Landlord InsuranceLandlord Insurance Policy

The United States is a country of renters, with 50 million rental units in around 22.5 million properties. Individual landlords own just under half of these units (16.7 million).

While being a landlord comes with some nifty perks, it also comes with a lot of responsibility. One vital element of landlordship is having enough landlord insurance for the rental property. If you are a rental landlord or thinking about becoming one, here is what you should know about landlord insurance.

What is Landlord Insurance?
Landlord insurance is for landlords who rent homes, condos, or apartments to tenants. Landlords are usually private property investors who make money from rental fees. They can protect their investment in the structure of the home they rent with landlord insurance.

In some cases, the landlord may also live on the property, making it an owner-occupied building. In that case, the landlord may not be able to get landlord insurance, depending on the size of the property. For example, homeowners insurance can usually cover renting a room (or floor) of a house. However, home insurance is not for an apartment building with many individual units.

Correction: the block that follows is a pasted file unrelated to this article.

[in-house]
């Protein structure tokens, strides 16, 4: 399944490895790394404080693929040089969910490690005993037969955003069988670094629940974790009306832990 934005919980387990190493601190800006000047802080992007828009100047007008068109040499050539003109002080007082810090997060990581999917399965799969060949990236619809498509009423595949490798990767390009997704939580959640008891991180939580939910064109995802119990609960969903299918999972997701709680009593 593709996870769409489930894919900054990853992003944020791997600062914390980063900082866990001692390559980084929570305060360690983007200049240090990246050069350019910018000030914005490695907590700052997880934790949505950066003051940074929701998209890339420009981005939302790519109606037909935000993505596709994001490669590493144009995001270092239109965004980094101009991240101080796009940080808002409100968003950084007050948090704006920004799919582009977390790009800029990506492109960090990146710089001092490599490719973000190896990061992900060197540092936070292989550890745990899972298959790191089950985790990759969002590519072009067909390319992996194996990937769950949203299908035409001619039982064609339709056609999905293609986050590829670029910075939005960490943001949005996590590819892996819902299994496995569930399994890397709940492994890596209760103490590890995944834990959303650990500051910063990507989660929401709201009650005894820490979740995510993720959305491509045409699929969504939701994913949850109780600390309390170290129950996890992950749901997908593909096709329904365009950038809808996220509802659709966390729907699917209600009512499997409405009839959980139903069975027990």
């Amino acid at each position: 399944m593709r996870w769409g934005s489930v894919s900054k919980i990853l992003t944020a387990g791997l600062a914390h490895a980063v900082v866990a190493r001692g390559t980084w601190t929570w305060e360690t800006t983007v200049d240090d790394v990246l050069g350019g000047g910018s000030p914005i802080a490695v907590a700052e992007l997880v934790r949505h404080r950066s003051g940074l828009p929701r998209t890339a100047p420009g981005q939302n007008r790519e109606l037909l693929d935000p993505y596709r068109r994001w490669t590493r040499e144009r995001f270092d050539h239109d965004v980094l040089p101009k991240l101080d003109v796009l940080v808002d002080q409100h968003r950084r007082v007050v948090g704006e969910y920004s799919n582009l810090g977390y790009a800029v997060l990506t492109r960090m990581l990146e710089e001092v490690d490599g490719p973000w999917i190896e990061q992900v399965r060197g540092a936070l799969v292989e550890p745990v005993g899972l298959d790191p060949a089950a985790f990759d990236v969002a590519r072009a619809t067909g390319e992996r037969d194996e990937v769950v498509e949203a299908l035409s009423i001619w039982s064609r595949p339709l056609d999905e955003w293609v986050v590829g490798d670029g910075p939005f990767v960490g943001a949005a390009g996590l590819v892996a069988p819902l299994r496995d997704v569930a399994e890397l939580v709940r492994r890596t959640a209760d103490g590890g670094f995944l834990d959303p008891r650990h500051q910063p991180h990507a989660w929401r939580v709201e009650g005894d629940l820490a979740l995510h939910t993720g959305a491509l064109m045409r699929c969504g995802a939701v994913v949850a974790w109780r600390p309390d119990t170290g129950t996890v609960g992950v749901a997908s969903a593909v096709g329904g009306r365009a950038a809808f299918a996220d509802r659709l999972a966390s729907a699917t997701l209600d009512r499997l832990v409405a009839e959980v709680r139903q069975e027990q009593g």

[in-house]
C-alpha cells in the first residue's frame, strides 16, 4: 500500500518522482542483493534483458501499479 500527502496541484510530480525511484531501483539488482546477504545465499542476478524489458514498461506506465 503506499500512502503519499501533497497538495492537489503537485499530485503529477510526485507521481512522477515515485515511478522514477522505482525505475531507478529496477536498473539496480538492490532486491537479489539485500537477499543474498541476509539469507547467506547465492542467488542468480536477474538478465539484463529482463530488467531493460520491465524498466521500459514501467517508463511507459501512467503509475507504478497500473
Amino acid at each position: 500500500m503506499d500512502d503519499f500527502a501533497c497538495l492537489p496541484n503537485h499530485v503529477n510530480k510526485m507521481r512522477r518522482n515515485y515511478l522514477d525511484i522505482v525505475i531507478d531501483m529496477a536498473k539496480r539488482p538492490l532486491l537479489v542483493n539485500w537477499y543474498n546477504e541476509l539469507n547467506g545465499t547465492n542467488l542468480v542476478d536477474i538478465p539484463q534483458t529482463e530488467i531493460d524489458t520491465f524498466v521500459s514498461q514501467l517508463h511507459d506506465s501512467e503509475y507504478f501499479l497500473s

What Does Landlord Insurance Cover?
The two primary coverage types in landlord insurance are liability and property insurance. Here is a quick overview of each element.

Landlord Liability Insurance
Although a tenant's insurance covers their liability, a landlord owns and maintains the property. Landlord liability insurance helps pay for legal fees and medical bills related to a personal injury that is the landlord's fault.

For example, let us say that the patio is old and collapses while the tenant is standing on it. Landlord liability pays for the tenant's and or their guest's medical bills and property damage. If the landlord gets sued for the collapse, their insurance pays for all legal costs.

Landlord Property Insurance
Landlord property insurance covers the structure of your house and any detached structures like a shed. Detached structures get covered at 10% of your total dwelling coverage amount.

You might think landlord insurance covers all the same perils as a homeowners policy. But this kind of insurance is more limited. So, landlords need to add landlord insurance endorsements if they want comprehensive property coverage. Usually, covered losses include:

  1. Fire, Smoke, and Lightning
  2. Sudden and Accidental Water Damage (not if it is related to poor maintenance or age)
  3. Weight of Ice and Snow
  4. Falling Objects
  5. Vehicle Damage
  6. Explosions
  7. Wind and Hail

Often, landlord insurance does not cover theft or vandalism to the property. A policy also does not help pay for building code upgrades. Most insurance companies can offer optional coverages separately, though.